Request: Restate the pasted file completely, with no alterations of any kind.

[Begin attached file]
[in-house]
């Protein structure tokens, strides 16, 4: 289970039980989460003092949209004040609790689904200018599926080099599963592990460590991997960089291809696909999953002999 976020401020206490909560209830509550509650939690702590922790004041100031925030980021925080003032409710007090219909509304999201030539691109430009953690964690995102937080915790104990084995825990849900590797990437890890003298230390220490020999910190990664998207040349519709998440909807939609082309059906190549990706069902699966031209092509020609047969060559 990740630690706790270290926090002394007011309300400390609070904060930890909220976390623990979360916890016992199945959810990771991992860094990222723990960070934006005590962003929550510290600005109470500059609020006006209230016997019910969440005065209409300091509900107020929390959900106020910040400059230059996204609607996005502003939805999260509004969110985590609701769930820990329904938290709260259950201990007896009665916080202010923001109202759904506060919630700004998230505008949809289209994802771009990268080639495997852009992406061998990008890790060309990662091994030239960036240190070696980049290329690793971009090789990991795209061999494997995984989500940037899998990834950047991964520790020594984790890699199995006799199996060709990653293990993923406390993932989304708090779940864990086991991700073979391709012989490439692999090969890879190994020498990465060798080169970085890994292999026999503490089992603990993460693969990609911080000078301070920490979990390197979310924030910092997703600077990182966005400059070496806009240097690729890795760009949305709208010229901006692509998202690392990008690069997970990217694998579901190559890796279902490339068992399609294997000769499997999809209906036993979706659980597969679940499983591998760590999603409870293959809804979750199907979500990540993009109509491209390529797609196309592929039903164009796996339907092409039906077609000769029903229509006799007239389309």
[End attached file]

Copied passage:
[in-house]
């Protein structure tokens, strides 16, 4: 289970039980989460003092949209004040609790689904200018599926080099599963592990460590991997960089291809696909999953002999 976020401020206490909560209830509550509650939690702590922790004041100031925030980021925080003032409710007090219909509304999201030539691109430009953690964690995102937080915790104990084995825990849900590797990437890890003298230390220490020999910190990664998207040349519709998440909807939609082309059906190549990706069902699966031209092509020609047969060559 990740630690706790270290926090002394007011309300400390609070904060930890909220976390623990979360916890016992199945959810990771991992860094990222723990960070934006005590962003929550510290600005109470500059609020006006209230016997019910969440005065209409300091509900107020929390959900106020910040400059230059996204609607996005502003939805999260509004969110985590609701769930820990329904938290709260259950201990007896009665916080202010923001109202759904506060919630700004998230505008949809289209994802771009990268080639495997852009992406061998990008890790060309990662091994030239960036240190070696980049290329690793971009090789990991795209061999494997995984989500940037899998990834950047991964520790020594984790890699199995006799199996060709990653293990993923406390993932989304708090779940864990086991991700073979391709012989490439692999090969890879190994020498990465060798080169970085890994292999026999503490089992603990993460693969990609911080000078301070920490979990390197979310924030910092997703600077990182966005400059070496806009240097690729890795760009949305709208010229901006692509998202690392990008690069997970990217694998579901190559890796279902490339068992399609294997000769499997999809209906036993979706659980597969679940499983591998760590999603409870293959809804979750199907979500990540993009109509491209390529797609196309592929039903164009796996339907092409039906077609000769029903229509006799007239389309």